Unitary Plan lobbyists go for broke

Unitary Plan lobbyists go for broke

An unlikely group individuals and organisations have banded together with one thing in mind - Auckland's housing crisis.

 The group is lobbying Auckland Council to pass the Unitary Plan, and do so quickly. It's a diverse and somewhat eclectic mix united with a common purpose.

"The Unitary Plan is bold visionary and pragmatic," says economist Shamubeel Eaqub.

The Coalition for More Homes includes economists, community groups, developers, charities and educational groups.

It's calling for Auckland Council to pass the Unitary Plan, which will open-up enough land for 400,000 more homes without a fuss.

"If we don't go ahead with this plan we're probably set back by another five years. It takes that long for us to get a cohesive, comprehensive plan that's going to unlock land in sufficient quantities to build enough houses for Aucklanders," says Mr Eaqub.

But not everybody's pushing for the plan to be adopted as soon as the coalition would like. While grounds for appeal are very slim, Brandon Wilcox from the Grey Lynn Residents Association says a degree of caution must be taken.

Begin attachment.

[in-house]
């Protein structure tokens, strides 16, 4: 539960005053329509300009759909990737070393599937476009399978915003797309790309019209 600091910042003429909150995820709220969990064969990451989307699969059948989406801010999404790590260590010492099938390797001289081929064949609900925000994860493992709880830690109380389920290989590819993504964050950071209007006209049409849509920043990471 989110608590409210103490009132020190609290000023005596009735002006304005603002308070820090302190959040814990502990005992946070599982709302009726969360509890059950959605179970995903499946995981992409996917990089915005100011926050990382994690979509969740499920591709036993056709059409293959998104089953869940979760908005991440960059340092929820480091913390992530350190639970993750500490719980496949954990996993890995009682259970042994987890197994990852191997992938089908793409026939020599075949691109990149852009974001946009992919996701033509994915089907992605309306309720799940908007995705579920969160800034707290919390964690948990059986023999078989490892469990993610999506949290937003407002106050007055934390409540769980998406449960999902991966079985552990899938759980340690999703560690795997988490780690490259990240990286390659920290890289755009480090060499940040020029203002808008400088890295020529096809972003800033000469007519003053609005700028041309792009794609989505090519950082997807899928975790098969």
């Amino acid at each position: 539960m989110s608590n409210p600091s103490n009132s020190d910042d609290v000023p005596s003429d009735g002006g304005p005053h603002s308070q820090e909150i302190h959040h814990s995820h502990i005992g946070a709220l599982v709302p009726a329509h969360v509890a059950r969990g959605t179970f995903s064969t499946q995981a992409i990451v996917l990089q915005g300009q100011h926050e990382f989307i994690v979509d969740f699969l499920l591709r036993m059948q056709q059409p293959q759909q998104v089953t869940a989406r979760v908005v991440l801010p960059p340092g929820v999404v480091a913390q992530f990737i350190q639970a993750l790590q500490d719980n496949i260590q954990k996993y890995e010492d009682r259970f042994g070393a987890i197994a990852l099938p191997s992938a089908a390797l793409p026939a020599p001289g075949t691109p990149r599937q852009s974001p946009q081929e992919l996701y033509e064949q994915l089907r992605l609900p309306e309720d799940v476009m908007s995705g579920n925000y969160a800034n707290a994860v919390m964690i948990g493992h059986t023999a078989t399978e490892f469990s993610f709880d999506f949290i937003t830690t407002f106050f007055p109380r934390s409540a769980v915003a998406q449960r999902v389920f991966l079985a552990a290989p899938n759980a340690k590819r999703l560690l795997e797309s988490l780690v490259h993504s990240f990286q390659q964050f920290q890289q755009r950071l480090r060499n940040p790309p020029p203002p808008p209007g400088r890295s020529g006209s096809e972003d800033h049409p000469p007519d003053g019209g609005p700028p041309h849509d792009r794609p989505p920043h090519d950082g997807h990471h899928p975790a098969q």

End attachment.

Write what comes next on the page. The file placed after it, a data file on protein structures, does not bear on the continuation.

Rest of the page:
"Auckland central [and] the fringe suburbs have the highest collection of Victorian wooden housing in the world, so over the next couple of decades we could see that decimated," says Mr Wilcox.

Coalition for More Homes is sending an open letter to the Council in the hope more groups will join its campaign.

Still, the cost of heritage is worth it for some.

"We have locked young people out of the housing market [and] we have homeless people, to then squabble over character and heritage seems pretty mean-spirited and hard," says Mr Eaqub.